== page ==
Visual Processors and CNN —the next generation supercomputer report from Jon Peddie Research

TIBURON, CA – January 2, 2018 – Jon Peddie Research (JPR), the industry's research and consulting firm for graphics and multimedia, today released its latest quarterly report on the Visual Processing Unit (VPU) market. The major interest and activity in the market for Vision Processing Units (VPUs) continues to center on neural networks, both in terms of advances in the ...

Robert Dow

TIBURON, CA – January 2, 2018 – Jon Peddie Research (JPR), the industry's research and consulting firm for graphics and multimedia, today released its latest quarterly report on the Visual Processing Unit (VPU) market.

The major interest and activity in the market for Vision Processing Units (VPUs) continues to center on neural networks, both in terms of advances in the networks themselves and in the continuing entry of new architectures and participants into the field.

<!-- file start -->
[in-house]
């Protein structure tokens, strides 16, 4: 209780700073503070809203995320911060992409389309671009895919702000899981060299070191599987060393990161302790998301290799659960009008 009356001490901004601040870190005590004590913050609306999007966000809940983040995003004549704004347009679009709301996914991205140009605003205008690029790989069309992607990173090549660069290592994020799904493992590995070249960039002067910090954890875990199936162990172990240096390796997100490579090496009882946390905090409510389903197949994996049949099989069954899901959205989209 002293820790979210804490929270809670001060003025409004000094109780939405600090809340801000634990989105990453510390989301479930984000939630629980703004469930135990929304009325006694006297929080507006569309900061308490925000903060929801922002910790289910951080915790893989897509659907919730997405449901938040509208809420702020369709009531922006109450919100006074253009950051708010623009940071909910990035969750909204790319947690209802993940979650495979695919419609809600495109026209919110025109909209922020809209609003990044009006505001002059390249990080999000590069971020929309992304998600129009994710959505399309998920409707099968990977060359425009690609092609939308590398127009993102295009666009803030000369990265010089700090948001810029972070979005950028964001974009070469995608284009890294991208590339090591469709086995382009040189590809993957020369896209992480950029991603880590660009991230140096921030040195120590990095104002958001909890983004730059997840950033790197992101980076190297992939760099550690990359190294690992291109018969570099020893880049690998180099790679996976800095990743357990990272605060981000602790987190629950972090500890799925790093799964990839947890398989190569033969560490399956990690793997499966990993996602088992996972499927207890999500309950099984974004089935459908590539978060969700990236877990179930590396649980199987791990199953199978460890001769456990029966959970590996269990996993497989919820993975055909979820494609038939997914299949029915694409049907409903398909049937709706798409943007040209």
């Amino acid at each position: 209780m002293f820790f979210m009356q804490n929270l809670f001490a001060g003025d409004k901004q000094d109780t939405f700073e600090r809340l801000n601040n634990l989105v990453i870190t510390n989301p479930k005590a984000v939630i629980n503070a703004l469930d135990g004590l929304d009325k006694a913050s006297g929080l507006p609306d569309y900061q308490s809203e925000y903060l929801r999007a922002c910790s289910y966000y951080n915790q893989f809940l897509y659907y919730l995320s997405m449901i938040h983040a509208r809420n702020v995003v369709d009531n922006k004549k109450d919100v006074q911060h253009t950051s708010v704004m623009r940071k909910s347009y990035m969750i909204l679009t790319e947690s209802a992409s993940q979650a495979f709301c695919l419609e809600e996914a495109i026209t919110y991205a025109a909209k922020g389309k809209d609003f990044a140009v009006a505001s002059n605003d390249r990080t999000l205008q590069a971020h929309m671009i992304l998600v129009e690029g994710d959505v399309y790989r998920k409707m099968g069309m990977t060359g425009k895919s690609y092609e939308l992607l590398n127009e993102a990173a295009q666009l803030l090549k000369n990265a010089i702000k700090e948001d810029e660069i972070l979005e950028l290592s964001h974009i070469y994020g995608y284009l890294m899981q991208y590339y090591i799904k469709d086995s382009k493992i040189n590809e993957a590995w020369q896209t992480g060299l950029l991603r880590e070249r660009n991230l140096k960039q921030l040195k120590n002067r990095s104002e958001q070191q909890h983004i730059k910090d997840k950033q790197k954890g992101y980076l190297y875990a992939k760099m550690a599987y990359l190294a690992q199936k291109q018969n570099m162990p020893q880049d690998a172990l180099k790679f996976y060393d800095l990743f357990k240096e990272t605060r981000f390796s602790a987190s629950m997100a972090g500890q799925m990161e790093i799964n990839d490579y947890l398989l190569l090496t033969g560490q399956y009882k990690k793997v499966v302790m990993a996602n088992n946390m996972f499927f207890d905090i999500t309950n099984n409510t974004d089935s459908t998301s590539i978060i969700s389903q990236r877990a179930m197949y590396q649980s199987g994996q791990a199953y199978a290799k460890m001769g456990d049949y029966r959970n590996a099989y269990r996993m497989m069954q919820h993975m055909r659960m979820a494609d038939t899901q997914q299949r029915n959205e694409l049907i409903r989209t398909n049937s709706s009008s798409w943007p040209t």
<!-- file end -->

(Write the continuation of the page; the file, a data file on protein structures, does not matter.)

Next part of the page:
Even taking into account the consolidation of three large companies (NXP, Freescale and Qualcomm) into one and the absorption of Nervana, Movidius and Mobileye into Intel, the number of companies we are tracking has increased compared to this time last year. Growth is not limited to one country but Chinese startups are beginning to make a strong showing.

The promised introduction of new architectures specifically designed for neural networks is moving closer. With new details of the architectures being released, it is becoming clear that while there are many differences between them, these new architectures share some fundamental characteristics. All of them in some way target efficient execution of a statically scheduled graph so perhaps the generic term for this new class of device is ‘Graph Processor’.